The hub will be a pilot scheme and hopefully a proof of concept for the company behind it. Powered completely off-grid by a hydrogen generator, the idea is to remove the need for as many delivery vans and personal cars on our ro, replacing them with a clean alternative in the form of a new type of small aircraft, with des being developed by Huyundai and Airbus, amongst others.

Infrastructure is going to be important. Organisations like the Civil Aviation Authority are looking into the establishment of air corridors that might link a city centre with a local airport or distribution centre.

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Well, they could wait for the patient to start displaying s of an infection, or they could talk to a high school student from Ohio who has developed an ingenious and lifesaving invention. When a wound from an injury or surgery becomes infected, its pH rises from 5 to 9. Taylor found that beetroot juice naturally changes colour at a pH of 9, and used that as a dye for suture material.

While other solutions are available — smart sutures coated with a conductive material can sense the status of a wound by changes in electrical resistance and send a message to a smartphone — these are less helpful in developing countries where smartphone use is not widespread. The researchers developed a method to convert red bricks into a type of energy storage device called a supercapacitor. Iron oxide, which is the red pigment in the bricks, helped with the process, the researchers said.

Engineers at the University of Glasgow have developed a new type of flexible supercapacitorwhich stores energy, replacing the electrolytes found in conventional batteries with sweat. It can be fully charged with as little as 20 microlitres of fluid and is robust enough to survive 4, cycles of the types of flexes and bends it might encounter in use.

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Researchers said this building material has structural load-bearing function, is capable of self-healing and is more environmentally friendly than concrete — which is the second most-consumed material on Earth after water. Tiny hybrid robots made using stem cells from frog embryos could one day be used to swim around human bodies to specific areas requiring medicine, or to gather microplastic in the oceans. The system, known as epidermal VR, could be useful in other cases as well, from touching a display relaying the gesture to a family member located elsewhere, to helping people with amputations renew their sense of touch.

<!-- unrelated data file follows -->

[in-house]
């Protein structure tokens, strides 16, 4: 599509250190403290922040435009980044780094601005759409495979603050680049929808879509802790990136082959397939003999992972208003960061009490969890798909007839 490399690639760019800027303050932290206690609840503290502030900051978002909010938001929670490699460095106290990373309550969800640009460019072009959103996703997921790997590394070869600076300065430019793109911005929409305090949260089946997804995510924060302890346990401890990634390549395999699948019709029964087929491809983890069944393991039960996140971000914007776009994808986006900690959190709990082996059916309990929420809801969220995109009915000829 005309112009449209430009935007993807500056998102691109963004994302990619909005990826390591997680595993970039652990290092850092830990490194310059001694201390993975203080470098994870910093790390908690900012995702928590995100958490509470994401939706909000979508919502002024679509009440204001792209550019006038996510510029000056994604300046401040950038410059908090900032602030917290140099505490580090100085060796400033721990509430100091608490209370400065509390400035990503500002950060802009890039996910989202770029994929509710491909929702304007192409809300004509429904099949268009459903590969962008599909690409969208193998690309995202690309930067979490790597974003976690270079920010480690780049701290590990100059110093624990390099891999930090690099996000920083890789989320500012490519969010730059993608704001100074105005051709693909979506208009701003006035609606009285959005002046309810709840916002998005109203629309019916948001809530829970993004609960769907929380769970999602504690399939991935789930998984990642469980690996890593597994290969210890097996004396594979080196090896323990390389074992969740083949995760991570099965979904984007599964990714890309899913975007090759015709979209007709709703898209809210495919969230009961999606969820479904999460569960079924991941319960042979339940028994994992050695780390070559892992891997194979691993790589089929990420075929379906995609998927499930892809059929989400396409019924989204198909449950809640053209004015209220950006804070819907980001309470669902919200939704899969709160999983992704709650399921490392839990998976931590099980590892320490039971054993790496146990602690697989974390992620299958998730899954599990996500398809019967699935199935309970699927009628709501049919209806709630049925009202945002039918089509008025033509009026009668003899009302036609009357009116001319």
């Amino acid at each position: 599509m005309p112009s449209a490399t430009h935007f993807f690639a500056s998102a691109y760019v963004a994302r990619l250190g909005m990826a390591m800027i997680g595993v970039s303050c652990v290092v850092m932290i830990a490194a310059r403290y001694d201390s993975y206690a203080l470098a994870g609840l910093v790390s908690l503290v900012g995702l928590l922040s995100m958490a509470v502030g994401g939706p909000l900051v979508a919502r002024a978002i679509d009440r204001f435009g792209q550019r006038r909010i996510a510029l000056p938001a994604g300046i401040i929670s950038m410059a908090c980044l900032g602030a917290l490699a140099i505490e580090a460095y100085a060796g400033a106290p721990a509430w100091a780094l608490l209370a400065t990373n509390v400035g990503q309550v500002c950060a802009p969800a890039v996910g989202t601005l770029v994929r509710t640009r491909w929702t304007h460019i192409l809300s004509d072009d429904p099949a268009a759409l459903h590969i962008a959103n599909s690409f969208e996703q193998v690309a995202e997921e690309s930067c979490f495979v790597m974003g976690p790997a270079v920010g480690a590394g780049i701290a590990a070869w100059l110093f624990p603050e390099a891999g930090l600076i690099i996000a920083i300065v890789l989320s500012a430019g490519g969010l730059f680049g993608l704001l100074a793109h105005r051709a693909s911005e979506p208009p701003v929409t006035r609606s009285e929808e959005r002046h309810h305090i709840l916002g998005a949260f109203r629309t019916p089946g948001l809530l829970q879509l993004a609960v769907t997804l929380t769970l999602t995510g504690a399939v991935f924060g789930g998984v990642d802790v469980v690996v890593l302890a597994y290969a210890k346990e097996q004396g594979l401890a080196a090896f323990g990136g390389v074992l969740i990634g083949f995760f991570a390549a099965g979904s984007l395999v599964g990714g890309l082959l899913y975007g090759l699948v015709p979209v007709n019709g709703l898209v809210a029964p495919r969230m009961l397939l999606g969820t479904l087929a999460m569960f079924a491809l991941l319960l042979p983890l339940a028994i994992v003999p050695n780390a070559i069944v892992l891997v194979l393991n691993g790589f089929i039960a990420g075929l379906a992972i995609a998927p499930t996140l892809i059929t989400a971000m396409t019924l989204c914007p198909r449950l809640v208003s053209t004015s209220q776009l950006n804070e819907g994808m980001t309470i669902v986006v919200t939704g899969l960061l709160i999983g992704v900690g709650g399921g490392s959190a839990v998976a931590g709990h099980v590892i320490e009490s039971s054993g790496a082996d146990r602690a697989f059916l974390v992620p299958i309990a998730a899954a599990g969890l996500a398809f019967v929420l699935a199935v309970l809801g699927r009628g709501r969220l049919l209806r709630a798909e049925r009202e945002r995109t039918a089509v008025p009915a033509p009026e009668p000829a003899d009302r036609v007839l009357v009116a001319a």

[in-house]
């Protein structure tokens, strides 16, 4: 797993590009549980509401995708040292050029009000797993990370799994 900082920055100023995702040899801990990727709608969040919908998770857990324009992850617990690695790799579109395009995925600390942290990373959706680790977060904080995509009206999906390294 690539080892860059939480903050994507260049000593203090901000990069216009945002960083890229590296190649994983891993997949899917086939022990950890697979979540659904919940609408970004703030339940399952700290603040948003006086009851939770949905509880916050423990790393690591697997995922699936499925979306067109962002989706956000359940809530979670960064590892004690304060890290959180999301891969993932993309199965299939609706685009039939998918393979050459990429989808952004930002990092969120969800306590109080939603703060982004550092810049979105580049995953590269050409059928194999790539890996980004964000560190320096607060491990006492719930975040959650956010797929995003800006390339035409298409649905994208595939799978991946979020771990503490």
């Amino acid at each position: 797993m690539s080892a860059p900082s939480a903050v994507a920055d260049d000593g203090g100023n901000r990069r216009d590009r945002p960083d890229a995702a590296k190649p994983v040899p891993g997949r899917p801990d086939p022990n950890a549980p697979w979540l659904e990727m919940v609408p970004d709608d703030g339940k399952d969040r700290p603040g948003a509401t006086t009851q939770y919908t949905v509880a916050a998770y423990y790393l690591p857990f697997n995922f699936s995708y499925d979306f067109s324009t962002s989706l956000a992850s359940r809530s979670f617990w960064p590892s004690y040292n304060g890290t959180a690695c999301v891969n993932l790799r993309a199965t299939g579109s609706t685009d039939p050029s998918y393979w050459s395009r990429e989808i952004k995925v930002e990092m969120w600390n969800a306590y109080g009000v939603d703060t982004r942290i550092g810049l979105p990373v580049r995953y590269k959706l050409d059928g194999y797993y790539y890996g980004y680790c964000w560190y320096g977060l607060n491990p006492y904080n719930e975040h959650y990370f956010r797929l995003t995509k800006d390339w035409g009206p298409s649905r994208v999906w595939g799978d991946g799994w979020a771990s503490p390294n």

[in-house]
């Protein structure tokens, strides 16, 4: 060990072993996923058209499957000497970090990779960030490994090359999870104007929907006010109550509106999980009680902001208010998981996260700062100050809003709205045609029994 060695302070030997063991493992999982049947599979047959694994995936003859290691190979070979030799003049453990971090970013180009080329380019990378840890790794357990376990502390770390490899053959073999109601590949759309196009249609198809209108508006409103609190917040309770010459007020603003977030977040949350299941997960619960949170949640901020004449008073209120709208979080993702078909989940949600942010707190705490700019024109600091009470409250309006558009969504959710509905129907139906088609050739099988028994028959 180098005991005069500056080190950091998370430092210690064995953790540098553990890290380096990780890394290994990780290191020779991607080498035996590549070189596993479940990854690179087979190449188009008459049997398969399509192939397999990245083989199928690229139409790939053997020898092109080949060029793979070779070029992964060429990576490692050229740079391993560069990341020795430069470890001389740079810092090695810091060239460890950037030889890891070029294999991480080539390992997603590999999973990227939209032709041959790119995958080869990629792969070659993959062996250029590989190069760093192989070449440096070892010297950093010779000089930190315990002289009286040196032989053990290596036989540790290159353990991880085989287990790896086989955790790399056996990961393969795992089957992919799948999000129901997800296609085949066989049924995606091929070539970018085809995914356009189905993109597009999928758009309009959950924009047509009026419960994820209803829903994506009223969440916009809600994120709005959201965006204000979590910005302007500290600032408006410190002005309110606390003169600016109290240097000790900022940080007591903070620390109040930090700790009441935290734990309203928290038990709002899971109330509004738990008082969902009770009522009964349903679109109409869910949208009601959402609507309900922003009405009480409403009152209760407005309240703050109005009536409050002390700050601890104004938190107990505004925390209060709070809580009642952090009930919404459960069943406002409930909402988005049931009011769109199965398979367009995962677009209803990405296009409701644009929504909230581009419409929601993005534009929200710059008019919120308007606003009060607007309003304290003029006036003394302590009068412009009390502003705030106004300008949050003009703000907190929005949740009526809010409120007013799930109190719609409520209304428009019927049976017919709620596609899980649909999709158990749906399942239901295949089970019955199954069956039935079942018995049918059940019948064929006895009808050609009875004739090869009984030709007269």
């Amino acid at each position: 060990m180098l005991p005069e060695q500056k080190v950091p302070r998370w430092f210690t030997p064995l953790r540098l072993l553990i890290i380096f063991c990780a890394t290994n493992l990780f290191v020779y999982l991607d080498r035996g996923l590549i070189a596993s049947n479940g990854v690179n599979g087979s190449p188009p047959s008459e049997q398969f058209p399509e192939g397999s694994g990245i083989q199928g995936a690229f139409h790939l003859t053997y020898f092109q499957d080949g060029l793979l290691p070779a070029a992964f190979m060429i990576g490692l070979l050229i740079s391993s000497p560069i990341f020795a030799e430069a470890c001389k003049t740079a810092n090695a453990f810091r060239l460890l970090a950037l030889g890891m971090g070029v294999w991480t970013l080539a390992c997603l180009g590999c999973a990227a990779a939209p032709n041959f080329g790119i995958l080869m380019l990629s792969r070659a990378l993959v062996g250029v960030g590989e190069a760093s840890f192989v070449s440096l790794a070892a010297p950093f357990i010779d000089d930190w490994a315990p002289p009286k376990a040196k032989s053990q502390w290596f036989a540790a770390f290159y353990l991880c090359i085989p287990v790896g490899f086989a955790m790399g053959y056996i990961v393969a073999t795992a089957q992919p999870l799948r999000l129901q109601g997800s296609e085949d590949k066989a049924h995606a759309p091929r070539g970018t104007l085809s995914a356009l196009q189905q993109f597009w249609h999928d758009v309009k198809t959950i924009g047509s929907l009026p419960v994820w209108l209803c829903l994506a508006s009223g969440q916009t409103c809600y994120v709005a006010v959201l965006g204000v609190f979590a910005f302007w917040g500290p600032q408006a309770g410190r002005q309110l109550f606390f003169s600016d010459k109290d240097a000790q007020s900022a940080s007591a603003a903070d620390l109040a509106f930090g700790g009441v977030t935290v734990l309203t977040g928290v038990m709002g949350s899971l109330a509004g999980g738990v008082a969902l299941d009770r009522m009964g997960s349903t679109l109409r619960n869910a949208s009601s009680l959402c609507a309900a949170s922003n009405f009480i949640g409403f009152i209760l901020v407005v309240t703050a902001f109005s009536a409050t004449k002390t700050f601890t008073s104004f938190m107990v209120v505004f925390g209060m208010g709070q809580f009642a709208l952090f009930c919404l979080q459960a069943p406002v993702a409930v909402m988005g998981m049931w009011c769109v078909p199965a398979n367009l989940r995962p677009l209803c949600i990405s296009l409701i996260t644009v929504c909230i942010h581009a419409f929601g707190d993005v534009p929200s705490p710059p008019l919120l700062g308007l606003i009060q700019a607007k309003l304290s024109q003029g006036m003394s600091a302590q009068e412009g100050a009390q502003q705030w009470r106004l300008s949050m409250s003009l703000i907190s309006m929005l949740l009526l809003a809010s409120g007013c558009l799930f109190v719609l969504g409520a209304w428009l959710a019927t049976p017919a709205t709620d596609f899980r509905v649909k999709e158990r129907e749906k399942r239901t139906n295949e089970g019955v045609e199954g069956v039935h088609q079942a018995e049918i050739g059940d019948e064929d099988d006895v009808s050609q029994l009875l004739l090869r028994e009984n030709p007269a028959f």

In gaming, it could alert players when a strike occurs on the corresponding body part of the game character. It uses near-field communication NFC technology — which is used in many smartphones for mobile payment today — to transfer the data. Scientists hope that the technology could eventually find its way into clothing, allowing people with prosthetics to wear VR shirts that communicate touch through their fingertips.

Google is slowly trying to solve the problem using helium balloons to beam the internet to inaccessible areas, while Facebook has abandoned plans to do the same using drones, which means companies like Hiber are stealing a march.

They have taken a different approach by launching their own network of shoebox-sized microsatellites into low Earth orbit, which wake up a modem plugged into your computer or device when it flies over and delivers your data.

Their satellites orbit the Earth 16 times a day and are already being used by organisations like The British Antarctic Survey to provide internet access to very extreme of our planet.

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Wearable sports bands that measure your heart rate are nothing new, but as numerous studies have shown, the accuracy can vary wildly especially if you rely on them to count calories. Once there, algorithms process the data to accurately detect irregular heartbeats such as arrhythmia heart beats, which could prove life saving. There, the grounds are dried and processed before being used to create products such as pellets or logs for biofuel, bio plastics or flavourings.